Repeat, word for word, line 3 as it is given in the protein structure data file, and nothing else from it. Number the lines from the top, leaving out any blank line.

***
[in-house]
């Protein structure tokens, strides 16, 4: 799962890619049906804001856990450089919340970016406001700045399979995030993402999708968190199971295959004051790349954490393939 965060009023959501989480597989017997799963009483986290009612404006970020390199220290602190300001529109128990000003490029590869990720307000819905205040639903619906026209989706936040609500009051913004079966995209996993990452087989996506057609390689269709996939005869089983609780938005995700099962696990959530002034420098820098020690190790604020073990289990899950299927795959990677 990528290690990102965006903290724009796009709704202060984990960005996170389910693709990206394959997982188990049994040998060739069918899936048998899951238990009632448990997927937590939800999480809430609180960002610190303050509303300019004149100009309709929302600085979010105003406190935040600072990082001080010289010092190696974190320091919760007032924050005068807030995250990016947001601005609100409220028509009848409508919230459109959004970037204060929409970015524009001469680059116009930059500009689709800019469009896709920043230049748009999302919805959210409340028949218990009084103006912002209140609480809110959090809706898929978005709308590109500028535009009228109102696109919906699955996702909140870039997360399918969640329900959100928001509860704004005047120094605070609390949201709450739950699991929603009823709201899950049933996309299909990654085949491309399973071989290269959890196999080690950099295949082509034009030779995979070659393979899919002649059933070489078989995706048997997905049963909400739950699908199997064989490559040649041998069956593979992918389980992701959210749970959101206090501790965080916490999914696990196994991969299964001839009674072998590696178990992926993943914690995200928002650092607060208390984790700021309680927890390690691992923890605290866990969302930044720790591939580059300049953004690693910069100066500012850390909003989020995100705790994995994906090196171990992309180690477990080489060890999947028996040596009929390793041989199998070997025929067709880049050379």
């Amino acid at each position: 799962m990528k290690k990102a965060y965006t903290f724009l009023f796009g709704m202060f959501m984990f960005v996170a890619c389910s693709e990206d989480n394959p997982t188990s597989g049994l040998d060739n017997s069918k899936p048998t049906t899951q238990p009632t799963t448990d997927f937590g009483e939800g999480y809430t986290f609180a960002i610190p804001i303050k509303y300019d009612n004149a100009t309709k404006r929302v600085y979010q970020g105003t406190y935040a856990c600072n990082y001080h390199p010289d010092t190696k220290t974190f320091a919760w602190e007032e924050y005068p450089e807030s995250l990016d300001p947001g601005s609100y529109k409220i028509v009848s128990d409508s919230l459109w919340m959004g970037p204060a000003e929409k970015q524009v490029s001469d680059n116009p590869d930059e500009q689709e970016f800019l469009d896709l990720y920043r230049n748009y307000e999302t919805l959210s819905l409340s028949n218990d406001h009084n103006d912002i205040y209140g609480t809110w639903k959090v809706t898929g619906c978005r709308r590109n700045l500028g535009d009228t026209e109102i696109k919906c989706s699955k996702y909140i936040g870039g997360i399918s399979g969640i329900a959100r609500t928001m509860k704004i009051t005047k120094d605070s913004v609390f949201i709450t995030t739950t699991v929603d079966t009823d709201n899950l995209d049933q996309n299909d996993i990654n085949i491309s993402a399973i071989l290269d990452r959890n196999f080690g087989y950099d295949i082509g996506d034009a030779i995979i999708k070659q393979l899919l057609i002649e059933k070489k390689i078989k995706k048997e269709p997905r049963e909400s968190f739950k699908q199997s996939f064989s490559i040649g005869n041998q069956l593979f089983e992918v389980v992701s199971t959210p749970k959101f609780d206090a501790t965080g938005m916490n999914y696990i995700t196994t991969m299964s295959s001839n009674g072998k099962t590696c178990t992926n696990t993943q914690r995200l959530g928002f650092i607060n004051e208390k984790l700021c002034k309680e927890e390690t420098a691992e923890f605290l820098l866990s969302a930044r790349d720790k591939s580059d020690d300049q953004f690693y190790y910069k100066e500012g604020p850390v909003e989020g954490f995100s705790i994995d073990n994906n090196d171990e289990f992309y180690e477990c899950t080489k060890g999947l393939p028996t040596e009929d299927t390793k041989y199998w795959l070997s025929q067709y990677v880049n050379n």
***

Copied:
């Amino acid at each position: 799962m990528k290690k990102a965060y965006t903290f724009l009023f796009g709704m202060f959501m984990f960005v996170a890619c389910s693709e990206d989480n394959p997982t188990s597989g049994l040998d060739n017997s069918k899936p048998t049906t899951q238990p009632t799963t448990d997927f937590g009483e939800g999480y809430t986290f609180a960002i610190p804001i303050k509303y300019d009612n004149a100009t309709k404006r929302v600085y979010q970020g105003t406190y935040a856990c600072n990082y001080h390199p010289d010092t190696k220290t974190f320091a919760w602190e007032e924050y005068p450089e807030s995250l990016d300001p947001g601005s609100y529109k409220i028509v009848s128990d409508s919230l459109w919340m959004g970037p204060a000003e929409k970015q524009v490029s001469d680059n116009p590869d930059e500009q689709e970016f800019l469009d896709l990720y920043r230049n748009y307000e999302t919805l959210s819905l409340s028949n218990d406001h009084n103006d912002i205040y209140g609480t809110w639903k959090v809706t898929g619906c978005r709308r590109n700045l500028g535009d009228t026209e109102i696109k919906c989706s699955k996702y909140i936040g870039g997360i399918s399979g969640i329900a959100r609500t928001m509860k704004i009051t005047k120094d605070s913004v609390f949201i709450t995030t739950t699991v929603d079966t009823d709201n899950l995209d049933q996309n299909d996993i990654n085949i491309s993402a399973i071989l290269d990452r959890n196999f080690g087989y950099d295949i082509g996506d034009a030779i995979i999708k070659q393979l899919l057609i002649e059933k070489k390689i078989k995706k048997e269709p997905r049963e909400s968190f739950k699908q199997s996939f064989s490559i040649g005869n041998q069956l593979f089983e992918v389980v992701s199971t959210p749970k959101f609780d206090a501790t965080g938005m916490n999914y696990i995700t196994t991969m299964s295959s001839n009674g072998k099962t590696c178990t992926n696990t993943q914690r995200l959530g928002f650092i607060n004051e208390k984790l700021c002034k309680e927890e390690t420098a691992e923890f605290l820098l866990s969302a930044r790349d720790k591939s580059d020690d300049q953004f690693y190790y910069k100066e500012g604020p850390v909003e989020g954490f995100s705790i994995d073990n994906n090196d171990e289990f992309y180690e477990c899950t080489k060890g999947l393939p028996t040596e009929d299927t390793k041989y199998w795959l070997s025929q067709y990677v880049n050379n």